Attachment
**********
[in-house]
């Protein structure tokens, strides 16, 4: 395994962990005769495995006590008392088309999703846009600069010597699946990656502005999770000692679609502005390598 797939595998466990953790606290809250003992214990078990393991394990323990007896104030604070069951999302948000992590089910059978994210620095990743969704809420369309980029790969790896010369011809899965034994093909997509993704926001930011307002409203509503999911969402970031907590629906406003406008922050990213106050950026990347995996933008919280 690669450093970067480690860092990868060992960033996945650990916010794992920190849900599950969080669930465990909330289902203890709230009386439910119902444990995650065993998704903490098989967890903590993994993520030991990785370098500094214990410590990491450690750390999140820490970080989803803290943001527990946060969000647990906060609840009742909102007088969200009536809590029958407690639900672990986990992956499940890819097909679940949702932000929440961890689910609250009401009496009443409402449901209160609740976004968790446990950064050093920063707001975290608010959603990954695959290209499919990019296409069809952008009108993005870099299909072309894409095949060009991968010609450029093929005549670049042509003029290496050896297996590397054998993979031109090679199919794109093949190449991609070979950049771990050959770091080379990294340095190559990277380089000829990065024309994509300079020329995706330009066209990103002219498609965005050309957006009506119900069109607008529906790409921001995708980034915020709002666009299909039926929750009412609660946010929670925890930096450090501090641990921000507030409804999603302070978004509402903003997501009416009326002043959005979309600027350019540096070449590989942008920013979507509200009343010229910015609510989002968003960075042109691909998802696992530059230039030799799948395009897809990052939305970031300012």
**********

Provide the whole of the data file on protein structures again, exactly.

[in-house]
């Protein structure tokens, strides 16, 4: 395994962990005769495995006590008392088309999703846009600069010597699946990656502005999770000692679609502005390598 797939595998466990953790606290809250003992214990078990393991394990323990007896104030604070069951999302948000992590089910059978994210620095990743969704809420369309980029790969790896010369011809899965034994093909997509993704926001930011307002409203509503999911969402970031907590629906406003406008922050990213106050950026990347995996933008919280 690669450093970067480690860092990868060992960033996945650990916010794992920190849900599950969080669930465990909330289902203890709230009386439910119902444990995650065993998704903490098989967890903590993994993520030991990785370098500094214990410590990491450690750390999140820490970080989803803290943001527990946060969000647990906060609840009742909102007088969200009536809590029958407690639900672990986990992956499940890819097909679940949702932000929440961890689910609250009401009496009443409402449901209160609740976004968790446990950064050093920063707001975290608010959603990954695959290209499919990019296409069809952008009108993005870099299909072309894409095949060009991968010609450029093929005549670049042509003029290496050896297996590397054998993979031109090679199919794109093949190449991609070979950049771990050959770091080379990294340095190559990277380089000829990065024309994509300079020329995706330009066209990103002219498609965005050309957006009506119900069109607008529906790409921001995708980034915020709002666009299909039926929750009412609660946010929670925890930096450090501090641990921000507030409804999603302070978004509402903003997501009416009326002043959005979309600027350019540096070449590989942008920013979507509200009343010229910015609510989002968003960075042109691909998802696992530059230039030799799948395009897809990052939305970031300012």